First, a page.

Who’ll Own Dow Jones?

Talk about the rapidly-shifting media landscape! For the last several days, the press has been abuzz with conflicting reports about the fate of Dow Jones and its true content-producing prize, the Wall Street Journal.

Interestingly, a major satcom player has stepped into the scene of this high-stakes business drama.

A few days ago London’s Business Online claimed an exclusive scoop, handing the prize to Rupert Murdoch:

 Rupert Murdoch has succeeded with his $5 billion bid for Dow Jones, owners of the Wall Street Journal, according to sources acting for the Dow Jones board. Negotiations on price and matters of principle have been completed, though some details remain to be resolved. None is regarded by either side as a deal-breaker.

The Dow board is confident that the terms of the deal will be accepted  by the Bancroft family, which controls a majority of voting shares in Dow Jones, over the next few working days. A formal announcement is expected next week.

On Friday afternoon London time, Dow Jones, reacting to the first posting of this story, issued a statement saying that it was "incorrect". When The Business contacted Dow’s corporate affairs, however, it refused to elaborate on the record.

While it’s only Tuesday, and news confirming the scoop could come at any moment, Forbes reported yesterday that Dow Jones may be holding out for a White Knight

Dow Jones, in talks to be acquired by News Corp., is holding onto hopes that it can avoid Rupert Murdoch’s grasp. The Wall Street Journal publisher was to meet Monday with a supermarket baron who has been looking to buy a major newspaper.

Dow Jones (nyse: DJ news people ) board members were scheduled to sit down with billionaire Ron Burkle. Last month, the Dow Jones union approached Burkle about a possible bid. The union, which represents over 2,000 employees, has opposed a $5 billion, $60-per-share offer from News Corp. (nyse: NWS news people ) saying that Murdoch could meddle with the media company’s editorial products and hurt its journalistic integrity.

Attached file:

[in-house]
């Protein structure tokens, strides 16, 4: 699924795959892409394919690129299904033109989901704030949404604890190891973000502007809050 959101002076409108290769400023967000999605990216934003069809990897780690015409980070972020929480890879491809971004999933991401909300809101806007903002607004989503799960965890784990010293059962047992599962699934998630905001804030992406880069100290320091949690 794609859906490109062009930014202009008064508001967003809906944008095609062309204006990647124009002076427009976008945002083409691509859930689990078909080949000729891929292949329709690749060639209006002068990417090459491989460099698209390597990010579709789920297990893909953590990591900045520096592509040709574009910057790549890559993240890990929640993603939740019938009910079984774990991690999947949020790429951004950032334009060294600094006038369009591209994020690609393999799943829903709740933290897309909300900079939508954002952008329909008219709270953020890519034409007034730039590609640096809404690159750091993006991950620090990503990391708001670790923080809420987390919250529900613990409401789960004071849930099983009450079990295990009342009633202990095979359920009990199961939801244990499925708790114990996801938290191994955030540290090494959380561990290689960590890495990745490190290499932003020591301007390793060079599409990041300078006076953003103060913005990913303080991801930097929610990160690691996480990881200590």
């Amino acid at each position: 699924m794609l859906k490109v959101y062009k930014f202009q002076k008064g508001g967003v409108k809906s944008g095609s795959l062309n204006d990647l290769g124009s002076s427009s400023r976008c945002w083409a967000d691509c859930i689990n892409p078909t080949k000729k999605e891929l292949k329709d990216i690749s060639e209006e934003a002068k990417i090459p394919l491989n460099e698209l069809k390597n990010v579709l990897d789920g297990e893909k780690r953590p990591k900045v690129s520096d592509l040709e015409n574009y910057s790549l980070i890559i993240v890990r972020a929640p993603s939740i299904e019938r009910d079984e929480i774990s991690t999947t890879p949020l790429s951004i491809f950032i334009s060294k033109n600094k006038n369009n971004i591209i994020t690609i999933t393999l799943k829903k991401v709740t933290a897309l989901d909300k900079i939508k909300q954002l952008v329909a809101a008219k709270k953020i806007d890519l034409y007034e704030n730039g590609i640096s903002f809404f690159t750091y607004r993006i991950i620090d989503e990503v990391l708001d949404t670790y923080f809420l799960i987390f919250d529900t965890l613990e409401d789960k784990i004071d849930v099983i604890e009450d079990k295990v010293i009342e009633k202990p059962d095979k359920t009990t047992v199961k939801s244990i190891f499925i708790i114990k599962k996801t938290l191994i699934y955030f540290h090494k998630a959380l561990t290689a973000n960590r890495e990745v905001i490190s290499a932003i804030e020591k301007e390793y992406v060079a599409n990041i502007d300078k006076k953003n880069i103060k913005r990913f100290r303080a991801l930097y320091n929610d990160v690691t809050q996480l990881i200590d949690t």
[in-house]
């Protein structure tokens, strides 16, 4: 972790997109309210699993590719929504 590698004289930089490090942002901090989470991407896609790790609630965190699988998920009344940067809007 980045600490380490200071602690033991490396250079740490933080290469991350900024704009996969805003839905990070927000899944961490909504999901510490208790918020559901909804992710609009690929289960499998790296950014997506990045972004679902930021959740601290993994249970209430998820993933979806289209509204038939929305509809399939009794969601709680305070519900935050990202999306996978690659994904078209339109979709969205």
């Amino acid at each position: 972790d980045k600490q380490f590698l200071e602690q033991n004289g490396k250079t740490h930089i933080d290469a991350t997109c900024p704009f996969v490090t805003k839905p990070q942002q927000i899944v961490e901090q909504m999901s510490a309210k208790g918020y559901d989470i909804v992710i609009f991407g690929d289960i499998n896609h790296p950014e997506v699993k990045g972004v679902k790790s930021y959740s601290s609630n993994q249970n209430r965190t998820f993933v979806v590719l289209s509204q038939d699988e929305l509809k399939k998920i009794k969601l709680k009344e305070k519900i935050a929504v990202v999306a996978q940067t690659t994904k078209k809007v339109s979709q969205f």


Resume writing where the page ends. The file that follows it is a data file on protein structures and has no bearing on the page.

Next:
But perhaps the White Knight will come from the stars or — in an ironic twist — from a consortium that includes a Web 2.0 guru who got famously rich from (you guessed it) Rubert Murdoch himself:

EchoStar Communications is part of an investor group, led by MySpace cofounder Brad Greenspan, which is looking to buy part of Dow Jones, The Wall Street Journal reported Monday.

Greenspan brought together of group of investors that are looking to purchase part of Dow Jones at $60 per share and to invest another $250 million, offering an alternative to Rupert Murdoch’s $5 billion offer for the financial-news company.

Greenspan’s group “would include the participation” of EchoStar, according to The Journal. EchoStar declined to comment to the paper.

Looking to invest in Dow Jones would be the latest in a series of unusual investment moves on the part of EchoStar, the nation’s second-largest direct-broadcast satellite provider. Earlier this year, Charlie Ergen’s company reportedly made a failed $2.13 billion bid for ION Media Networks, which owns 60 TV stations and runs a broadcast network. ION ultimately accepted a tender offer from NBC Universal and Citadel Investment Group.

And just last month, EchoStar teamed up with its satellite rival, DirecTV, to make a bid for Intelsat, the world’s biggest provider of fixed-satellite services. But BC Partners won in that auction, acquiring a majority stake in Intelsat for $5 billion.

Now, for those who haven’t been closely following the plot: NewsCorp bought MySpace, making Brad Greenspan a rich man. EchoStar chief  executive Charlie Ergen and Murdoch were previously locked in a years-long battle for No. 1 satellite-TV operator DirecTV, which Murdoch’s  News Corp. eventually acquired. Now EchoStar and Greenspan appear to be going head to head with Murdoch in a bid to grab one of global media’s premier content properties.

What’s at stake in this ongoing competition between Ergen and Murdoch to build their respective satellite and content empires? News Corp. wants to launch Fox Business Channel, so having Dow Jones would give them a competitive advantage over CNBC. Considering how quickly Fox News became competitive with CNN, or how quickly MySpace added value to NewsCorp’s media portfolio, it’s not an overstatement to say that the final results of this bidding war will reverbate for years to come.

And so the convergence continues….